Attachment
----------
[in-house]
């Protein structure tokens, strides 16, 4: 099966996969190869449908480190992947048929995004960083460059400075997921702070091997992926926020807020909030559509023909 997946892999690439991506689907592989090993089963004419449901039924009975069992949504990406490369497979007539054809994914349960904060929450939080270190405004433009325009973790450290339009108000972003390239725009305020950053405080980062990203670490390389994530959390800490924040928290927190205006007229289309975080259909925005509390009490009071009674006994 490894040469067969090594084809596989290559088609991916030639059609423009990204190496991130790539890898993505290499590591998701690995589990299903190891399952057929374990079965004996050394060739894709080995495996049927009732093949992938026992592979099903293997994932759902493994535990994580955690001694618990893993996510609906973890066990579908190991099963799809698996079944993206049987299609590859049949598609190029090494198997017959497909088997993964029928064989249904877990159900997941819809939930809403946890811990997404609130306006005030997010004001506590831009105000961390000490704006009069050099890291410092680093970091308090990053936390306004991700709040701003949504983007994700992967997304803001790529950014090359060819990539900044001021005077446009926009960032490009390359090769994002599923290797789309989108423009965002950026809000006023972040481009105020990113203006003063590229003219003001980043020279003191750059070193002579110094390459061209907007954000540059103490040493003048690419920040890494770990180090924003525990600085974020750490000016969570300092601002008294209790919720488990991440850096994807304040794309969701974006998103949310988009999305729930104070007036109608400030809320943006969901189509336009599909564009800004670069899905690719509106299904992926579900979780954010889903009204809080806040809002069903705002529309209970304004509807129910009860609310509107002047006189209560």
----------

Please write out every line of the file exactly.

[in-house]
């Protein structure tokens, strides 16, 4: 099966996969190869449908480190992947048929995004960083460059400075997921702070091997992926926020807020909030559509023909 997946892999690439991506689907592989090993089963004419449901039924009975069992949504990406490369497979007539054809994914349960904060929450939080270190405004433009325009973790450290339009108000972003390239725009305020950053405080980062990203670490390389994530959390800490924040928290927190205006007229289309975080259909925005509390009490009071009674006994 490894040469067969090594084809596989290559088609991916030639059609423009990204190496991130790539890898993505290499590591998701690995589990299903190891399952057929374990079965004996050394060739894709080995495996049927009732093949992938026992592979099903293997994932759902493994535990994580955690001694618990893993996510609906973890066990579908190991099963799809698996079944993206049987299609590859049949598609190029090494198997017959497909088997993964029928064989249904877990159900997941819809939930809403946890811990997404609130306006005030997010004001506590831009105000961390000490704006009069050099890291410092680093970091308090990053936390306004991700709040701003949504983007994700992967997304803001790529950014090359060819990539900044001021005077446009926009960032490009390359090769994002599923290797789309989108423009965002950026809000006023972040481009105020990113203006003063590229003219003001980043020279003191750059070193002579110094390459061209907007954000540059103490040493003048690419920040890494770990180090924003525990600085974020750490000016969570300092601002008294209790919720488990991440850096994807304040794309969701974006998103949310988009999305729930104070007036109608400030809320943006969901189509336009599909564009800004670069899905690719509106299904992926579900979780954010889903009204809080806040809002069903705002529309209970304004509807129910009860609310509107002047006189209560």